U.S. stocks closed lower Tuesday, with the Dow Jones industrial average snapping a three-day winning streak, as Wall Street digested a slew of corporate earnings reports and U.S. housing starts data.
"It's been a take-no-prisoners earnings season," said Maris Ogg, president at Tower Bridge Advisors. "When you think about earnings season, you see the really good numbers right off the bat. ... That hasn't been the case (thus far)."
IBM reported earnings per share that were slightly above estimates on Monday, but its revenues came in far below consensus, pushing the stock down 5.75 percent to $140.64, its lowest levels since October 2010.
"IBM is a reflection of what's going on (with earnings) across the board," said Nick Raich, CEO of The Earnings Scout. "It's not a good start to earnings season."
"IBM is going to weigh on the Dow ... and will keep the market trapped," said Peter Cardillo, chief market economist at Rockwell Global Capital.
IBM shares intradaySource: FactSet
United Technologies, Travelers and Verizon, also reported quarterly results. Verizon and Travelers both beat Wall Street estimates for earnings and revenue, while United Technologies beat on earnings per share but missed on revenue.
"I think it will be interesting to see what the big-cap tech names have to say," said Zachary Karabell, head of global strategy at Envestnet.
U.S. stocks traded in a narrow range for most of the session after opening firmly lower. The Nasdaq Composite hit a session low of 4,866.6 as it tracked the iShares Biotechnology ETF (IBB), which closed down 3.16 percent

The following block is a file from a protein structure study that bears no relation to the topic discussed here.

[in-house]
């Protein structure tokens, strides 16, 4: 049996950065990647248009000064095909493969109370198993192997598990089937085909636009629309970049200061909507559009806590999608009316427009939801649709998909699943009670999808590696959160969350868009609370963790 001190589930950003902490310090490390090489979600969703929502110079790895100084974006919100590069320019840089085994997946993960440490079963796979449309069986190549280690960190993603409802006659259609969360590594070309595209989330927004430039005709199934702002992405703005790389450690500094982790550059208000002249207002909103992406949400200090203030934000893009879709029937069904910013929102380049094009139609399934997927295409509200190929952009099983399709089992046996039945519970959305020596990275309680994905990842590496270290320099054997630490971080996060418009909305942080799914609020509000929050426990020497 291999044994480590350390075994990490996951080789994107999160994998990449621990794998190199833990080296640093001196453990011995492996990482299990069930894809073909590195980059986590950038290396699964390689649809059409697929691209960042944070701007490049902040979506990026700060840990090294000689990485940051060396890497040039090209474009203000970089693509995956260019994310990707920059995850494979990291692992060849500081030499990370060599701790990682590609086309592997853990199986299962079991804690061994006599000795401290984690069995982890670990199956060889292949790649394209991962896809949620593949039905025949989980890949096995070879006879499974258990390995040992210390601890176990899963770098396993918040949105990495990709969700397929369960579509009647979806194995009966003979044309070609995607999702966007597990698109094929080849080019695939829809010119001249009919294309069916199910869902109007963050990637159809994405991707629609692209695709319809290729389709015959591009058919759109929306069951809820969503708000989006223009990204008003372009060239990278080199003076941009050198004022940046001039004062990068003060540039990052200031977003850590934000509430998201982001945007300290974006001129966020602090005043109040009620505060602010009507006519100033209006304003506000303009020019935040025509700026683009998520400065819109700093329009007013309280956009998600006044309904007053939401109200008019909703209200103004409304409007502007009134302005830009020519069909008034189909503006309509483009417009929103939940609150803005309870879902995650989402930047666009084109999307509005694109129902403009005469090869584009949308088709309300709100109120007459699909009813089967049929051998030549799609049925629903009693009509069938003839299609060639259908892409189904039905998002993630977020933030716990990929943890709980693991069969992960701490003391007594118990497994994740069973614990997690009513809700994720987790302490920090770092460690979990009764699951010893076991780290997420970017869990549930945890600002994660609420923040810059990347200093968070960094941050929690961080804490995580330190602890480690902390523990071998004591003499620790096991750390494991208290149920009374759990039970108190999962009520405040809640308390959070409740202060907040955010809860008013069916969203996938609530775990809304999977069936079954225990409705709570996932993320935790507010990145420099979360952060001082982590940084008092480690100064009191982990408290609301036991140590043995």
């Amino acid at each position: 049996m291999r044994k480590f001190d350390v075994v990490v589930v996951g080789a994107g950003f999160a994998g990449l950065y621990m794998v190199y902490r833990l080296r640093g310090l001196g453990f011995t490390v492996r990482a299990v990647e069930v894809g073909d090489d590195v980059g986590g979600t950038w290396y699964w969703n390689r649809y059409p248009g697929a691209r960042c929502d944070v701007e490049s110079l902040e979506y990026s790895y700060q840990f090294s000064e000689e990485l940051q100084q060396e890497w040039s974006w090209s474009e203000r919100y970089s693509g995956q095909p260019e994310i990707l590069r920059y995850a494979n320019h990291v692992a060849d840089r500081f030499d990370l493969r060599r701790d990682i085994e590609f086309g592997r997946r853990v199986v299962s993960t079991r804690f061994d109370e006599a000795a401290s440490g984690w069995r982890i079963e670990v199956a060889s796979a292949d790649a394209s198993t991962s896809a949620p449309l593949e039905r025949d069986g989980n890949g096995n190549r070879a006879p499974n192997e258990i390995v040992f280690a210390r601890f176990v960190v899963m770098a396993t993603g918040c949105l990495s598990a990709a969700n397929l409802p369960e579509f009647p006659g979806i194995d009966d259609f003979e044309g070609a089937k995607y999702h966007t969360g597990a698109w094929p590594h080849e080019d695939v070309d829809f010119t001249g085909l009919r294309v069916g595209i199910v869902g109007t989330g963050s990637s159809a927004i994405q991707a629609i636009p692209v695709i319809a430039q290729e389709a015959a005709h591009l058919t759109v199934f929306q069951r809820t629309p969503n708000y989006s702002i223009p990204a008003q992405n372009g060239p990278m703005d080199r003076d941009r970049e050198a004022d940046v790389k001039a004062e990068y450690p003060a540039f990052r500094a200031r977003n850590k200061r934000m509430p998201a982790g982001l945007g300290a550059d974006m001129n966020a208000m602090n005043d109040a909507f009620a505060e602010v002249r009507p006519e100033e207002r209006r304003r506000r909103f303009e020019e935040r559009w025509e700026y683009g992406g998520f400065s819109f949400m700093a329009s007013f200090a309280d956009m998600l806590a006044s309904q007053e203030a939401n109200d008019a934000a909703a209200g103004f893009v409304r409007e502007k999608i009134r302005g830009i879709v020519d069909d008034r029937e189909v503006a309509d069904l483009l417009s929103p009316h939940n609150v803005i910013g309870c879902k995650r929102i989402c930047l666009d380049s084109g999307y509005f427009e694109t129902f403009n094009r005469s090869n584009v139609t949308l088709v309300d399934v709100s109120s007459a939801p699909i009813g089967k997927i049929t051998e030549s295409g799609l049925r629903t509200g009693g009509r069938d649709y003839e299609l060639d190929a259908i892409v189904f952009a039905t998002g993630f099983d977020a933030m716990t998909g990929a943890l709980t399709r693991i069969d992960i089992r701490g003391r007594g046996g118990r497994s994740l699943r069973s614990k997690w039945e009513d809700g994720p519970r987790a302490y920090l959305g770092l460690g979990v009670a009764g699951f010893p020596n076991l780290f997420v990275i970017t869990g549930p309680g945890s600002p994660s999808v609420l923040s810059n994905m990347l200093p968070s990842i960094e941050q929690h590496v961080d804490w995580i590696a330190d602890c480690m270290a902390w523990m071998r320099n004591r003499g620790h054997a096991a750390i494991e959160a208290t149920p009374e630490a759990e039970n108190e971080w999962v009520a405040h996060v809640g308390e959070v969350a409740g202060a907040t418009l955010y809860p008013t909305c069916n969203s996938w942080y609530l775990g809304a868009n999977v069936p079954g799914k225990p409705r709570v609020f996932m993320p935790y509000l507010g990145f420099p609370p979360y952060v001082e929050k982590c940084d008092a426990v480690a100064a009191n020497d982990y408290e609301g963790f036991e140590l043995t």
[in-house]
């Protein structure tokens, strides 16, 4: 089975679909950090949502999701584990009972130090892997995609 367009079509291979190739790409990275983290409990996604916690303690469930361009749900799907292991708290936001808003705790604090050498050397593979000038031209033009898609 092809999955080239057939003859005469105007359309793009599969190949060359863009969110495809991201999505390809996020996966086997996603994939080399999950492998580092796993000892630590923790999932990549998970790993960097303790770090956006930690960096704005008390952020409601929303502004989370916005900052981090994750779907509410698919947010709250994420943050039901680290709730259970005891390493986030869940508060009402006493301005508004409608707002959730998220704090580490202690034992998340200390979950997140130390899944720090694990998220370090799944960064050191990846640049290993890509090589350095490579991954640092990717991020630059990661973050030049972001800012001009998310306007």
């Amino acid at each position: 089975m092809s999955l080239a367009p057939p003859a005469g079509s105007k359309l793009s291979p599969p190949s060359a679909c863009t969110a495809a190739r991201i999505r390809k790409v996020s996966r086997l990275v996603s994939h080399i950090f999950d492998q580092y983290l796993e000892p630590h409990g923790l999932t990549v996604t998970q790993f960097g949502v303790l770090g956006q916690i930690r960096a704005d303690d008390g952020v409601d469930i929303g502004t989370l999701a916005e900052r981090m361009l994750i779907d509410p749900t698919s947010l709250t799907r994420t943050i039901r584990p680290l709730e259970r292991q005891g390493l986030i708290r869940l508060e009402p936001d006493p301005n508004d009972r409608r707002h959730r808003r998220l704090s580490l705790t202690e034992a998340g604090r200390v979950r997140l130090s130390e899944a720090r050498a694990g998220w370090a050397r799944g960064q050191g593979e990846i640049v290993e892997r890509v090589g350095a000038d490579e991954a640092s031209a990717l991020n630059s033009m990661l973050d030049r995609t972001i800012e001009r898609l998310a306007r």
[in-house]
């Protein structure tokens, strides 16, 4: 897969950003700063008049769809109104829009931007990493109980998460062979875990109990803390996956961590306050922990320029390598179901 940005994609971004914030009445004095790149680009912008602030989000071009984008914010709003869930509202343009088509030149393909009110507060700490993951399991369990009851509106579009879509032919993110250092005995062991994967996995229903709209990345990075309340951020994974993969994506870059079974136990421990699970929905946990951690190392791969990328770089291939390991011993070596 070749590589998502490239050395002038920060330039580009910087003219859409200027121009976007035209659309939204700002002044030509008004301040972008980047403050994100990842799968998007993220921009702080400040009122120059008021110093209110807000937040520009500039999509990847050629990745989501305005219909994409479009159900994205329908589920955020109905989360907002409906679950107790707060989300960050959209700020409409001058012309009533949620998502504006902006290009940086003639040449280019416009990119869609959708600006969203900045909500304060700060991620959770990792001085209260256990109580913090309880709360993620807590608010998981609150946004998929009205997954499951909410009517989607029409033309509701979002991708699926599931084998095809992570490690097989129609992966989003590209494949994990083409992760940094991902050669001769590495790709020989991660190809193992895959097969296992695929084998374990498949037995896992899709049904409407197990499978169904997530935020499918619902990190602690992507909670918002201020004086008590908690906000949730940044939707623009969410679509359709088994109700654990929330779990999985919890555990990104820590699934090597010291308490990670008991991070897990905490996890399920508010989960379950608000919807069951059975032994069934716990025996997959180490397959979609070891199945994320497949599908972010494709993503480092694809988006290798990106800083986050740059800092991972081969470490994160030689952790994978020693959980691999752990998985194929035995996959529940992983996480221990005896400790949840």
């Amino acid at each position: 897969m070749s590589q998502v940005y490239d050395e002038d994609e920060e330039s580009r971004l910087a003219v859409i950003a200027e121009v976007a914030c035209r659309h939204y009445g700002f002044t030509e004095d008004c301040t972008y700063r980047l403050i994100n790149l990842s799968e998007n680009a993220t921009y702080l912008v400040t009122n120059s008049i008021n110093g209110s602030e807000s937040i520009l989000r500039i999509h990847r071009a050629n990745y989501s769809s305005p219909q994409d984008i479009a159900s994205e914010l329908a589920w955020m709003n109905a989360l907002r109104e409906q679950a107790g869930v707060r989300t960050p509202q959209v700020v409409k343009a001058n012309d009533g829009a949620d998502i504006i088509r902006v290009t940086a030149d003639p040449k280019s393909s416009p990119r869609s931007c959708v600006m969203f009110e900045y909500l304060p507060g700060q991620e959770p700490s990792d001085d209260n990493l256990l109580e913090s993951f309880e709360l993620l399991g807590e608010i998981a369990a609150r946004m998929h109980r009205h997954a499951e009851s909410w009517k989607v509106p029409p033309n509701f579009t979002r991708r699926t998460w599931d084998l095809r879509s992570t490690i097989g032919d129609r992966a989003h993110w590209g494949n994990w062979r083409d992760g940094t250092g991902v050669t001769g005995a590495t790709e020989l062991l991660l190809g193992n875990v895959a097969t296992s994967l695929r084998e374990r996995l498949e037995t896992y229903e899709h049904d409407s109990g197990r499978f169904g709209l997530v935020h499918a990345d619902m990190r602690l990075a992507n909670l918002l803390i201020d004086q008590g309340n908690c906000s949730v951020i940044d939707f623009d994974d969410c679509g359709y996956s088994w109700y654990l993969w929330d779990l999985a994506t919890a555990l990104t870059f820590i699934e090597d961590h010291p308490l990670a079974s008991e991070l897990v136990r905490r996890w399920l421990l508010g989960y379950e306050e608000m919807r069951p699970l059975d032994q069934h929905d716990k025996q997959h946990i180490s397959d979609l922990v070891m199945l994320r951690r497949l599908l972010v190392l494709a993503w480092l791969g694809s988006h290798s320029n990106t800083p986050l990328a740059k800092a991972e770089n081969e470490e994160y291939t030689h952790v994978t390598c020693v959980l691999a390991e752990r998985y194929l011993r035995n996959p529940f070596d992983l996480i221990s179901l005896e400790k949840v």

"The biotech sector is going to continue to be an in-and-out sector because there is a lot of risk there," said J.J. Kinahan, chief strategist at TD Ameritrade.
Investors also took in September housing starts data, which came in well above expectations at 1.206 million.
"The story remains the same in that single family home construction remains muted historically speaking as the current 740,000 level is well below the 30-year average of 1.04 million and this is not adjusted for population growth," Peter Boockvar, chief market analyst at The Lindsey Group, said in a note.
"Multi family starts continue to react to the 4-5 percent annual rent increases, low vacancies and the secular drop in the homeownership rate. With 5 percent(ish) increases in existing home prices, they need to slow down further in order to create better competition to renting," he said.